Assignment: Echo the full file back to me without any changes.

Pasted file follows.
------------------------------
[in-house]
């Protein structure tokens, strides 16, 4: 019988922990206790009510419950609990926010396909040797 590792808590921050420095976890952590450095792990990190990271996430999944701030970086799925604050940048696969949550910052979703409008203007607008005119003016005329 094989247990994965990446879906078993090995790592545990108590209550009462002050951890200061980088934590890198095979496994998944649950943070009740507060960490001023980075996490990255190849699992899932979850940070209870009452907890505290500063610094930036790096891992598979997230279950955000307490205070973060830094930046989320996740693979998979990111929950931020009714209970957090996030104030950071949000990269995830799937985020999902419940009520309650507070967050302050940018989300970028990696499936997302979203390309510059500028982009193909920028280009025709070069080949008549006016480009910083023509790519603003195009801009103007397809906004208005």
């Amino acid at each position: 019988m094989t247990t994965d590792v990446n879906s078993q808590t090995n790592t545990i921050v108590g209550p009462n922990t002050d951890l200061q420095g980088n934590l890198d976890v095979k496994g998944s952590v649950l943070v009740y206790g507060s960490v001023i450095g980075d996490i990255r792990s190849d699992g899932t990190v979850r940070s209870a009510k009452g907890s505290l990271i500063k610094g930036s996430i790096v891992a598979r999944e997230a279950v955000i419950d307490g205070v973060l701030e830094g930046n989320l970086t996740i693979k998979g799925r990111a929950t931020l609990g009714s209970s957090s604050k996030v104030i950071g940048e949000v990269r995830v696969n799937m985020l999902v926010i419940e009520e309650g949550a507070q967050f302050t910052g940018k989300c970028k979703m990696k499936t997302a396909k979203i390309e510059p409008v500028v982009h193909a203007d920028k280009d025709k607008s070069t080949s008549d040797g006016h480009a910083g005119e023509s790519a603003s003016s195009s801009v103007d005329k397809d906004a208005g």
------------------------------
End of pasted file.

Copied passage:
[in-house]
């Protein structure tokens, strides 16, 4: 019988922990206790009510419950609990926010396909040797 590792808590921050420095976890952590450095792990990190990271996430999944701030970086799925604050940048696969949550910052979703409008203007607008005119003016005329 094989247990994965990446879906078993090995790592545990108590209550009462002050951890200061980088934590890198095979496994998944649950943070009740507060960490001023980075996490990255190849699992899932979850940070209870009452907890505290500063610094930036790096891992598979997230279950955000307490205070973060830094930046989320996740693979998979990111929950931020009714209970957090996030104030950071949000990269995830799937985020999902419940009520309650507070967050302050940018989300970028990696499936997302979203390309510059500028982009193909920028280009025709070069080949008549006016480009910083023509790519603003195009801009103007397809906004208005």
């Amino acid at each position: 019988m094989t247990t994965d590792v990446n879906s078993q808590t090995n790592t545990i921050v108590g209550p009462n922990t002050d951890l200061q420095g980088n934590l890198d976890v095979k496994g998944s952590v649950l943070v009740y206790g507060s960490v001023i450095g980075d996490i990255r792990s190849d699992g899932t990190v979850r940070s209870a009510k009452g907890s505290l990271i500063k610094g930036s996430i790096v891992a598979r999944e997230a279950v955000i419950d307490g205070v973060l701030e830094g930046n989320l970086t996740i693979k998979g799925r990111a929950t931020l609990g009714s209970s957090s604050k996030v104030i950071g940048e949000v990269r995830v696969n799937m985020l999902v926010i419940e009520e309650g949550a507070q967050f302050t910052g940018k989300c970028k979703m990696k499936t997302a396909k979203i390309e510059p409008v500028v982009h193909a203007d920028k280009d025709k607008s070069t080949s008549d040797g006016h480009a910083g005119e023509s790519a603003s003016s195009s801009v103007d005329k397809d906004a208005g």